Editor: Julian Marchesi
In vitro fermentation of oat and barley derived β-glucans by human faecal microbiota
Article first published online: 21 APR 2008
© 2008 Federation of European Microbiological Societies. Published by Blackwell Publishing Ltd. All rights reserved
FEMS Microbiology Ecology
Volume 64, Issue 3, pages 482–493, June 2008
How to Cite
Hughes, S. A., Shewry, P. R., Gibson, G. R., McCleary, B. V. and Rastall, R. A. (2008), In vitro fermentation of oat and barley derived β-glucans by human faecal microbiota. FEMS Microbiology Ecology, 64: 482–493. doi: 10.1111/j.1574-6941.2008.00478.x
- Issue published online: 21 APR 2008
- Article first published online: 21 APR 2008
- Received 5 December 2007; revised 17 January 2008; accepted 4 February 2008.First published online 21 April 2008.
- In vitro fermentation;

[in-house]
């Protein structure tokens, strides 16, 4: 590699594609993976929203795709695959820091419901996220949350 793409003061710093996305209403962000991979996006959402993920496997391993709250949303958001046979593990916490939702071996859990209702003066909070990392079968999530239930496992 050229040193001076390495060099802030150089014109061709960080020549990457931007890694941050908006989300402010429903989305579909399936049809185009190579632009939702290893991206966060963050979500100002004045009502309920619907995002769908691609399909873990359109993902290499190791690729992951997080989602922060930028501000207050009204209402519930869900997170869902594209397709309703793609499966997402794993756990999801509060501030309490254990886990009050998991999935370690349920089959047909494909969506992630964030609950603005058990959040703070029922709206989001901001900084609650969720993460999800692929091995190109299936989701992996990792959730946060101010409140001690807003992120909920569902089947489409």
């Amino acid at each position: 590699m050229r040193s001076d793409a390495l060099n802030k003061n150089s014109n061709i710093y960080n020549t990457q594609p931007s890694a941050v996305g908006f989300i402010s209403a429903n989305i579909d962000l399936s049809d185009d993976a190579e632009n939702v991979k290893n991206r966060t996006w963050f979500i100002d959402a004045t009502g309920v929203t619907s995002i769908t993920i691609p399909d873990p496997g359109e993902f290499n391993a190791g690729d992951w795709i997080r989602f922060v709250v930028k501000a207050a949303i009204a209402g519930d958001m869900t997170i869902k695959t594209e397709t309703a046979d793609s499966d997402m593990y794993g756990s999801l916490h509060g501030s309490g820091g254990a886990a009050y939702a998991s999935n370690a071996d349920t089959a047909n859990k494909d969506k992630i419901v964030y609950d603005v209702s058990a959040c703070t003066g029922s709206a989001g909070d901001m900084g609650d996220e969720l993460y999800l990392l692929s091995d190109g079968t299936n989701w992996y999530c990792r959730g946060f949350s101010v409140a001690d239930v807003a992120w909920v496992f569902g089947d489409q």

Fermentation of β-glucan fractions from barley [average molecular mass (MM), of 243, 172, and 137 kDa] and oats (average MM of 230 and 150 kDa) by the human faecal microbiota was investigated. Fractions were supplemented to pH-controlled anaerobic batch culture fermenters inoculated with human faecal samples from three donors, in triplicate, for each substrate. Microbiota changes were monitored by fluorescent in situ hybridization; groups enumerated were: Bifidobacterium genus, Bacteroides and Prevotella group, Clostridium histolyticum subgroup, Ruminococcus–Eubacterium–Clostridium (REC) cluster, Lactobacillus–Enterococcus group, Atopobium cluster, and clostridial cluster IX. Short-chain fatty acids and lactic acid were measured by HPLC. The C. histolyticum subgroup increased significantly in all vessels and clostridial cluster IX maintained high populations with all fractions. The Bacteroides–Prevotella group increased with all but the 243-kDa barley and 230-kDa oat substrates. In general β-glucans displayed no apparent prebiotic potential. The SCFA profile (51 : 32 : 17; acetate : propionate : butyrate) was considered propionate-rich. In a further study a β-glucan oligosaccharide fraction was produced with a degree of polymerization of 3–4. This fraction was supplemented to small-scale faecal batch cultures and gave significant increases in the Lactobacillus–Enterococcus group; however, the prebiotic potential of this fraction was marginal compared with that of inulin.